Åke saw this as a challenge to create the perfect all-round outdoor adventure jacket. A jacket that kept you warm and dry; that wouldn’t wear out or weigh you down. A material quickly presented itself. A material Åke had experimented with before when creating his tents. He’d originally ruled it out. But with some tweaking and treatment, it could work as jacket material. Åke went back to the drawing board and testd a range of materials and impregnations. Though initially stumped he suddenly had a brainwave. In his youth, Åke and his friends had tried ski jumping where they’d spend many an hour hanging out at the huge Swoosh-shaped slope in Örnsköldsvik (his home town on Sweden’s High Coast). To avoid freezing their behinds off, they waxed the backs of their trousers to keep the snow out, their trousers dry and their behinds warm. Åke used this idea to develop Greenland Wax. And this wax offered that wind and water resistance he was looking for. It even improved the material’s durability.

With the material and impregnation sorted, he then set about using creating his perfect outdoor jacket, complete with practical pockets and a relaxed, loose fit. In continued honour to the research mission that inspired it, Åke called this jacket the Greenland Jacket. The rest as they say is history. The Greenland Jacket, launched in 1968, went on to enable a whole generation of nature lovers to spend more time outdoors and is now one of Fjällräven’s most iconic products, second only to their Kånken backpack.

Having reached this landmark of 50 years Fjällräven are celebrating with the release of a brand new Greenland collection, inspired by the original jacket. The new collection builds on the classic range, staying true to the look and feel of the originals, but evolving even further to ensure that this new generation of garments and accessories are made in a sustainable and environmentally conscious way.

Browse Fjallraven SS18 at The Sporting Lodge.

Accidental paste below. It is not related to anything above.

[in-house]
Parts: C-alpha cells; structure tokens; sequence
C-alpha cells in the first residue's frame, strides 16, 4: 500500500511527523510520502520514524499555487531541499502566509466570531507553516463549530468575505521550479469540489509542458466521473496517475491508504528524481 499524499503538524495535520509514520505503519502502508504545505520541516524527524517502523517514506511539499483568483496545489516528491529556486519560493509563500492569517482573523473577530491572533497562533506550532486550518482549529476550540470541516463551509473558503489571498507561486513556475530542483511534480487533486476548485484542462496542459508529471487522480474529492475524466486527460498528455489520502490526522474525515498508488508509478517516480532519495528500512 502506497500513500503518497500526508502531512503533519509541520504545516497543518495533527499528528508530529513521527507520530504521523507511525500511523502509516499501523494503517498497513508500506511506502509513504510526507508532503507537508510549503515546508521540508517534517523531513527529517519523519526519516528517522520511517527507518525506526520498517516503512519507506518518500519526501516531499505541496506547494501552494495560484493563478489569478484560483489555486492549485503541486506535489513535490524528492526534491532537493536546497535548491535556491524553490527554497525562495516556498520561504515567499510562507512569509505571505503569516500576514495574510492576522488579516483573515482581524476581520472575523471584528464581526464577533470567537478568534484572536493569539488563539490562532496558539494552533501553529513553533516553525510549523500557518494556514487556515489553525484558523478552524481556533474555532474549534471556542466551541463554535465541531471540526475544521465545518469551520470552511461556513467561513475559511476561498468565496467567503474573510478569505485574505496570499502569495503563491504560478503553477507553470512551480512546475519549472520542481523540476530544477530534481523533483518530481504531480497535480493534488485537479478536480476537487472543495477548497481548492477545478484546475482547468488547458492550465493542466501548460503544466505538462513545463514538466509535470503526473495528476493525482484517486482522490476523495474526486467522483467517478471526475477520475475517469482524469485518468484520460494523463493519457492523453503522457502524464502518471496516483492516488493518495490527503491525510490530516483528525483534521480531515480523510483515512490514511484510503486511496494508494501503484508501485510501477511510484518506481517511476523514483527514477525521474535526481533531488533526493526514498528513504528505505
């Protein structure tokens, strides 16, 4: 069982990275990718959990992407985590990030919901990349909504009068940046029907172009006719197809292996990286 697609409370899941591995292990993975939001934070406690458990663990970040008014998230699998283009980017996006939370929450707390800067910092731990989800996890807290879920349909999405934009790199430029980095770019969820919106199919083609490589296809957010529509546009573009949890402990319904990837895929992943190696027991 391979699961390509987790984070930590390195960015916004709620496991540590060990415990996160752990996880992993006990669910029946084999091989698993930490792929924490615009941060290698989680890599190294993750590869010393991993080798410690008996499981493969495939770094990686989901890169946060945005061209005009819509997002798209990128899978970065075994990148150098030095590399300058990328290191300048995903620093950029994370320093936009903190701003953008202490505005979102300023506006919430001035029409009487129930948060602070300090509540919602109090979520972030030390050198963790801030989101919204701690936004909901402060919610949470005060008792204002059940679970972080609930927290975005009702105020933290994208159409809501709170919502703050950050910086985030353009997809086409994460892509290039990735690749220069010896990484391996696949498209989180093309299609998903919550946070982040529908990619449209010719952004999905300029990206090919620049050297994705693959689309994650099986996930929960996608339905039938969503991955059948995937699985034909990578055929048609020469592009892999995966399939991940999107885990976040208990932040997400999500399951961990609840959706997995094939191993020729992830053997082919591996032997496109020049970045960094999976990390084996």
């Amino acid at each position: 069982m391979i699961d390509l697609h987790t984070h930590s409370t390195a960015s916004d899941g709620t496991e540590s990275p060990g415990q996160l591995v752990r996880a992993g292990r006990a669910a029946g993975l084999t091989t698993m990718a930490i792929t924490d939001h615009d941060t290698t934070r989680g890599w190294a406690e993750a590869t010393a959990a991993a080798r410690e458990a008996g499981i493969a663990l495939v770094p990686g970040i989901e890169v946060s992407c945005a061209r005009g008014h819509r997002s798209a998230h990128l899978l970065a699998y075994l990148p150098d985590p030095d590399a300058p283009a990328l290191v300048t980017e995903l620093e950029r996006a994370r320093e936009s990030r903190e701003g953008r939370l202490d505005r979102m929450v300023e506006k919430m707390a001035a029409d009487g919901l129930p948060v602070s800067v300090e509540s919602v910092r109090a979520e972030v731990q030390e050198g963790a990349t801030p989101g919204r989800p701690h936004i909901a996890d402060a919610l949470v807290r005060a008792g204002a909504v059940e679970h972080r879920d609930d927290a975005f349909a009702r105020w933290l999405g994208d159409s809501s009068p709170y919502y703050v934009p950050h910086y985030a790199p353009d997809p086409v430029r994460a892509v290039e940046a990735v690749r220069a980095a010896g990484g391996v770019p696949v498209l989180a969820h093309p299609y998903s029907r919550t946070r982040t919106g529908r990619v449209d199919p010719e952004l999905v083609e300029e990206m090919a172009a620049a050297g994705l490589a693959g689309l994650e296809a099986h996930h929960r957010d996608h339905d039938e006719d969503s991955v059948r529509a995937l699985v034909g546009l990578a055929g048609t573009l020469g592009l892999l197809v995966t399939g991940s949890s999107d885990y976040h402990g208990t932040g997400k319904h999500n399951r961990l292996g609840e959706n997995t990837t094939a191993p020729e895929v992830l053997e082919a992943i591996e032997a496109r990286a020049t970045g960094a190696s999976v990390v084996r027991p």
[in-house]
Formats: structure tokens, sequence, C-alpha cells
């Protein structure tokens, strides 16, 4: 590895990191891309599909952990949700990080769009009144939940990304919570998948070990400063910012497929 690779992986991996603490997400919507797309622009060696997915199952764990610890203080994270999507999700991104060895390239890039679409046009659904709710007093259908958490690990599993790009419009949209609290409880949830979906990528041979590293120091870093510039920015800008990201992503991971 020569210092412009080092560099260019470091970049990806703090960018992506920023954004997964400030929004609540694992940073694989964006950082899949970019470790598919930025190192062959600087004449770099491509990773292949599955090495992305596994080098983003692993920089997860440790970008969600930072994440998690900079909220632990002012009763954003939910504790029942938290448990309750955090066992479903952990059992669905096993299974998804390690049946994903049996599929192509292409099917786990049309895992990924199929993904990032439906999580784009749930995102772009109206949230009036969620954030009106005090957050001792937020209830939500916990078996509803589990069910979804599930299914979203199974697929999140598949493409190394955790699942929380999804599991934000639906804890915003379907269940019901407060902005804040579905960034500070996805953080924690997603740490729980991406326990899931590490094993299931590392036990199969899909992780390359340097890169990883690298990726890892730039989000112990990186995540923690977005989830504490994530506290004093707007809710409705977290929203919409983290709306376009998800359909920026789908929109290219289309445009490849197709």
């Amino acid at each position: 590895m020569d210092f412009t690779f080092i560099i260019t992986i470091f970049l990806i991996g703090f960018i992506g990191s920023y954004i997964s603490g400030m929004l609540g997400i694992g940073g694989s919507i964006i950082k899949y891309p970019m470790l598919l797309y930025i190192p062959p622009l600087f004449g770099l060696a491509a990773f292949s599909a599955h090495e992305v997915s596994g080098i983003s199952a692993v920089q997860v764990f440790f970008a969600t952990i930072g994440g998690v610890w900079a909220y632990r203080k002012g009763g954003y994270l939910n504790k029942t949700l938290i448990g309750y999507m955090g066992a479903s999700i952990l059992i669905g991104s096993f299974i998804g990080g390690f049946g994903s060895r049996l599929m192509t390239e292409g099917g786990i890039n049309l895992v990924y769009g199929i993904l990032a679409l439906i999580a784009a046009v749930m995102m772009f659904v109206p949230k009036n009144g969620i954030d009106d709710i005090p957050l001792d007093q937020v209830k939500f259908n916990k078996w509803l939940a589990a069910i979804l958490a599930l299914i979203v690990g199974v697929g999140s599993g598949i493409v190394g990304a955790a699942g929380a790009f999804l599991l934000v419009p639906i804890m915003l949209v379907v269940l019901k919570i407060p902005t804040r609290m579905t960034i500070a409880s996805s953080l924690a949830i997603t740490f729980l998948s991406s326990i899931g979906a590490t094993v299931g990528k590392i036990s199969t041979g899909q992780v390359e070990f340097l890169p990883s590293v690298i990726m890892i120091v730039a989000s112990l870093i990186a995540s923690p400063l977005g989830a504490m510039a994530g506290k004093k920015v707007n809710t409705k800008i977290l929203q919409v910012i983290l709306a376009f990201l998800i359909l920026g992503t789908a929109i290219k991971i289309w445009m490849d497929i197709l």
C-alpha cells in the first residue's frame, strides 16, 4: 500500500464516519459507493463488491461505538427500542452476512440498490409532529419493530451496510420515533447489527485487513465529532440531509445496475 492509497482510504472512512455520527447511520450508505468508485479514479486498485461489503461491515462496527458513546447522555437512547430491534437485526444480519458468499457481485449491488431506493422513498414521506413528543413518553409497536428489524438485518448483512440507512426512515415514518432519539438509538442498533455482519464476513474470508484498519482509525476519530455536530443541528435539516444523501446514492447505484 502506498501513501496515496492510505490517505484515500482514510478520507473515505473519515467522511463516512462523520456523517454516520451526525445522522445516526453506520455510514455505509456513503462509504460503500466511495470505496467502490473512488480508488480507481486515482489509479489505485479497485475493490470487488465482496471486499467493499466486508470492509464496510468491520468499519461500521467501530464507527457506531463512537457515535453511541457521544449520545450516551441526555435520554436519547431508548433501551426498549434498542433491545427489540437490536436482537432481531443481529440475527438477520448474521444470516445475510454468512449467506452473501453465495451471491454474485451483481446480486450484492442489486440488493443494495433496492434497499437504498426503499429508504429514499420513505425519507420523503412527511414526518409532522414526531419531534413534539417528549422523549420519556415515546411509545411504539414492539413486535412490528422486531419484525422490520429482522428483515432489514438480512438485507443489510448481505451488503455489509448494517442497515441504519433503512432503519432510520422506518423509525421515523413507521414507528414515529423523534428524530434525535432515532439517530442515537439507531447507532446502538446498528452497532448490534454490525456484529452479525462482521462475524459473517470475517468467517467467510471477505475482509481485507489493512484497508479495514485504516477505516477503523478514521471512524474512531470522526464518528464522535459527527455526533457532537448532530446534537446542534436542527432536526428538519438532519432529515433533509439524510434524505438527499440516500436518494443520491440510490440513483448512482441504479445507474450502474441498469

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Fjällräven Kånken Greenland

by Neil Summers

Swedish outdoor brand Fjällräven are currently celebrating 50 years since the arrival of their iconic Greenland coat and as part of this jacket based jubilee they’ve put together a very special version of their Kånken bag. The KånkenGreenland also makes up part of the ‘Greenland Updated’ collection which comprises of a number of Fjällrävenproducts each inspired by a new generation of people now living in Greenland – scientists and nature enthusiasts from all over the world who’ve left their homes in order to explore this pristine island. As well as providing the inspiration for Fjallraven’s first product Greenland is also home to the world’s second biggest ice sheet which plays a pivotal role in global climate change. Its sheer sun-reflecting ability moderates global temperatures, while its meltwater mitigates ocean circulation patterns. So if the entire ice sheet were to melt, global sea levels would rise by 7.2m, hence the need for some well dressed scientists to  be there.

Greenland Jacket then and now

The updated Greenland version of the Kånken joins the an impressive range that now includes the Mini Kånken, theKånken Laptop, the  KånkenBig, the upcycled Re- Kånken and the leather-detailed Kånken No. 2. This new Greenland version features the same classic design buy uses an updated G-1000 HeavyDuty Eco fabric that’s slightly thicker than the original  Kånken. Whilst the fabric is produced (in part) from recycled materials and has been waterproofed without the use of perfluorocarbons. As an additional touch the webbing straps have been given a lovely striped detailing, which matches the detailing on the other items in the Greenland series.

View all Kanken Greenlands.

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A Millican Do Attitude

by Neil Summers

Taking their name from a twentieth century adventurer called Millican (Dalton) this Lake District based brand make incredibly tough and practical rucksacks that are ideal for everyday outdoor life. Their adventuring namesake moved up from London to the Borrowdale valley in the early 1900s where he lived initially in a self-made tent before moving into the Cave Hotel on Castle Crag. Calling himself the ‘Professor of Adventure’ he made a living guiding people in the Lakes and the Alps whilst also making most of his own clothes, sleeping bags and rucksacks. A true British eccentric and self-sufficient maverick, Millican loved the simple life, communing with nature whilst inspiring others to come outdoors and do some exploring for themselves.

Set up in 2008 by a collective of conscious travellers, Millican shares a maverick spirit and love of being outdoors with their namesake. Based in Keswick the adventure capital of England when not making sustainable bags and accessories the team can usually be found out on the water or up in the hills. To Millican the bags represent more than just super practical items in beautiful colours, to them they’re a symbol of freedom and the ultimate ‘quiet companion’.’ Always ready to go out, they’ll hold everything you need for a journey and over time become scuffed by experiences and uniquely personalised en route.

We hope you like the new range as much as we do. Browse Millican.